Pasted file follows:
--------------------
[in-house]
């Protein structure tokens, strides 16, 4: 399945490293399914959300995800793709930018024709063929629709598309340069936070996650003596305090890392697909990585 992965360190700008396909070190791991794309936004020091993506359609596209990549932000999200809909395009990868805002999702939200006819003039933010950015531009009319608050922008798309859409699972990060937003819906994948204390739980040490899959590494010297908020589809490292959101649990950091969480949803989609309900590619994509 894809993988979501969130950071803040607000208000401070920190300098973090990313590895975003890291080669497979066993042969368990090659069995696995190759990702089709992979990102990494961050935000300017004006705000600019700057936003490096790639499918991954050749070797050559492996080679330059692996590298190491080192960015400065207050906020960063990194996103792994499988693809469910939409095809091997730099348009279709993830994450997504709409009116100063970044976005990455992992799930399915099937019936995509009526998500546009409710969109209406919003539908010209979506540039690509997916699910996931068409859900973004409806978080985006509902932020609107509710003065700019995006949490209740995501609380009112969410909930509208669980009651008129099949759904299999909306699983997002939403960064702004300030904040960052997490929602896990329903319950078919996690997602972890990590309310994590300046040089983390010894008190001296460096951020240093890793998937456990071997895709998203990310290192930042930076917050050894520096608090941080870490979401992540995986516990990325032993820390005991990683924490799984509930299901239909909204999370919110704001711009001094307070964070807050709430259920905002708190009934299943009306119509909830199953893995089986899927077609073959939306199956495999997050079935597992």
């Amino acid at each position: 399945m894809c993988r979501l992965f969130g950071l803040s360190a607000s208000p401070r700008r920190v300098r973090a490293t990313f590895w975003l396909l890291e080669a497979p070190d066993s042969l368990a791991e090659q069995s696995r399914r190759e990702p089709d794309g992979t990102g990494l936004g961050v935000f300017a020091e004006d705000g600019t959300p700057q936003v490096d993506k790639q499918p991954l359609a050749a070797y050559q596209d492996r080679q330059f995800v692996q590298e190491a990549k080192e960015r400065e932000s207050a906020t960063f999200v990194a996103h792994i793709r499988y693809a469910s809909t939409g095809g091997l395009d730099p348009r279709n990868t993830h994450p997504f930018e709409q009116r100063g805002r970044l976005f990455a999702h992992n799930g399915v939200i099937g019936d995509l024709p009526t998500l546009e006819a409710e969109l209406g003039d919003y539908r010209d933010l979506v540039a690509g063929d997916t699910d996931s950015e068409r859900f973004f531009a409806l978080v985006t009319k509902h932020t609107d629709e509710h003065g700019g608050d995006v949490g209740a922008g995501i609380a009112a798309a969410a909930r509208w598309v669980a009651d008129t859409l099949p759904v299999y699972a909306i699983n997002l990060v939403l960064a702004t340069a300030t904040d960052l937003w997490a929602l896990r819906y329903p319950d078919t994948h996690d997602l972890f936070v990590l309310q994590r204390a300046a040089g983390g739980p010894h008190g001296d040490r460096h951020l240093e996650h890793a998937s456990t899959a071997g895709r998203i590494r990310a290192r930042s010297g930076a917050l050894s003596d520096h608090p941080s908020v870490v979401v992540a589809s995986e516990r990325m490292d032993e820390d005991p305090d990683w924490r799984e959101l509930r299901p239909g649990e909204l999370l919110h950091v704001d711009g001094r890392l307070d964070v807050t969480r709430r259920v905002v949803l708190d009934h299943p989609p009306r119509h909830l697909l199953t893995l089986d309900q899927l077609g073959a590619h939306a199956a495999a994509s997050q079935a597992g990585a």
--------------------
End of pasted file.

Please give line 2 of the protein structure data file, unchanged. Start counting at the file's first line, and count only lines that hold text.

């Protein structure tokens, strides 16, 4: 399945490293399914959300995800793709930018024709063929629709598309340069936070996650003596305090890392697909990585 992965360190700008396909070190791991794309936004020091993506359609596209990549932000999200809909395009990868805002999702939200006819003039933010950015531009009319608050922008798309859409699972990060937003819906994948204390739980040490899959590494010297908020589809490292959101649990950091969480949803989609309900590619994509 894809993988979501969130950071803040607000208000401070920190300098973090990313590895975003890291080669497979066993042969368990090659069995696995190759990702089709992979990102990494961050935000300017004006705000600019700057936003490096790639499918991954050749070797050559492996080679330059692996590298190491080192960015400065207050906020960063990194996103792994499988693809469910939409095809091997730099348009279709993830994450997504709409009116100063970044976005990455992992799930399915099937019936995509009526998500546009409710969109209406919003539908010209979506540039690509997916699910996931068409859900973004409806978080985006509902932020609107509710003065700019995006949490209740995501609380009112969410909930509208669980009651008129099949759904299999909306699983997002939403960064702004300030904040960052997490929602896990329903319950078919996690997602972890990590309310994590300046040089983390010894008190001296460096951020240093890793998937456990071997895709998203990310290192930042930076917050050894520096608090941080870490979401992540995986516990990325032993820390005991990683924490799984509930299901239909909204999370919110704001711009001094307070964070807050709430259920905002708190009934299943009306119509909830199953893995089986899927077609073959939306199956495999997050079935597992």